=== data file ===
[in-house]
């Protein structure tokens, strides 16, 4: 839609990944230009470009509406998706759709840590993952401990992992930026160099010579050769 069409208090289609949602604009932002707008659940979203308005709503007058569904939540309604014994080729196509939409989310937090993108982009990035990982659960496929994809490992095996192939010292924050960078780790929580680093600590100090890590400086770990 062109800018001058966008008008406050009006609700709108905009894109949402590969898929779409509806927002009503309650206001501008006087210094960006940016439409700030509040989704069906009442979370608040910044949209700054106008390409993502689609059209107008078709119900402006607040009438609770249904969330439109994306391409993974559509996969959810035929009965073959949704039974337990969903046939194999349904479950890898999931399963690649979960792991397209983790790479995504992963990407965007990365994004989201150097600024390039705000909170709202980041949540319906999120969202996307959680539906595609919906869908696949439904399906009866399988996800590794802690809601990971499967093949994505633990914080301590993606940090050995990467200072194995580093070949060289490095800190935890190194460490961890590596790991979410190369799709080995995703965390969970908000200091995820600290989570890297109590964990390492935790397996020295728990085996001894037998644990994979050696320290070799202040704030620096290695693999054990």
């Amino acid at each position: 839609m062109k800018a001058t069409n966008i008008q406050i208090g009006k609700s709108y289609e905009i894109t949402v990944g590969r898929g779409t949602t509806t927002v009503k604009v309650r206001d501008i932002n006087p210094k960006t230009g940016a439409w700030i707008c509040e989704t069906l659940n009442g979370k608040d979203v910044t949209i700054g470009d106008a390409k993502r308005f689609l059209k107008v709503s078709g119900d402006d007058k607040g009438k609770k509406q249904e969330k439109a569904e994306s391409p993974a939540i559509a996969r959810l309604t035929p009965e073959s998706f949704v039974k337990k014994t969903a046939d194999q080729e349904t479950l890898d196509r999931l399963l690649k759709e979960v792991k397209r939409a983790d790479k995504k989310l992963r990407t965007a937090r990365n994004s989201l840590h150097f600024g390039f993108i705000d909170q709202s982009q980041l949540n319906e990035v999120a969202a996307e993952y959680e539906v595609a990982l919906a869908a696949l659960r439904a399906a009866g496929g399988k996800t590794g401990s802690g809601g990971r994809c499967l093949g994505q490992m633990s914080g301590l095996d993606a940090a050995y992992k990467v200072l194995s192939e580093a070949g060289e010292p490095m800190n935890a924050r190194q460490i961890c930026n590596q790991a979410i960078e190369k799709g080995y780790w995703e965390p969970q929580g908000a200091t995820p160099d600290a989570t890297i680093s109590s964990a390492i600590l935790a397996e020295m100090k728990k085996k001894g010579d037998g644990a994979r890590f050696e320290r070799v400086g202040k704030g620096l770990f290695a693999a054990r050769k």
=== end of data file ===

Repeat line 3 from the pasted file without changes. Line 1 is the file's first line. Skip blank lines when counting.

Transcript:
């Amino acid at each position: 839609m062109k800018a001058t069409n966008i008008q406050i208090g009006k609700s709108y289609e905009i894109t949402v990944g590969r898929g779409t949602t509806t927002v009503k604009v309650r206001d501008i932002n006087p210094k960006t230009g940016a439409w700030i707008c509040e989704t069906l659940n009442g979370k608040d979203v910044t949209i700054g470009d106008a390409k993502r308005f689609l059209k107008v709503s078709g119900d402006d007058k607040g009438k609770k509406q249904e969330k439109a569904e994306s391409p993974a939540i559509a996969r959810l309604t035929p009965e073959s998706f949704v039974k337990k014994t969903a046939d194999q080729e349904t479950l890898d196509r999931l399963l690649k759709e979960v792991k397209r939409a983790d790479k995504k989310l992963r990407t965007a937090r990365n994004s989201l840590h150097f600024g390039f993108i705000d909170q709202s982009q980041l949540n319906e990035v999120a969202a996307e993952y959680e539906v595609a990982l919906a869908a696949l659960r439904a399906a009866g496929g399988k996800t590794g401990s802690g809601g990971r994809c499967l093949g994505q490992m633990s914080g301590l095996d993606a940090a050995y992992k990467v200072l194995s192939e580093a070949g060289e010292p490095m800190n935890a924050r190194q460490i961890c930026n590596q790991a979410i960078e190369k799709g080995y780790w995703e965390p969970q929580g908000a200091t995820p160099d600290a989570t890297i680093s109590s964990a390492i600590l935790a397996e020295m100090k728990k085996k001894g010579d037998g644990a994979r890590f050696e320290r070799v400086g202040k704030g620096l770990f290695a693999a054990r050769k």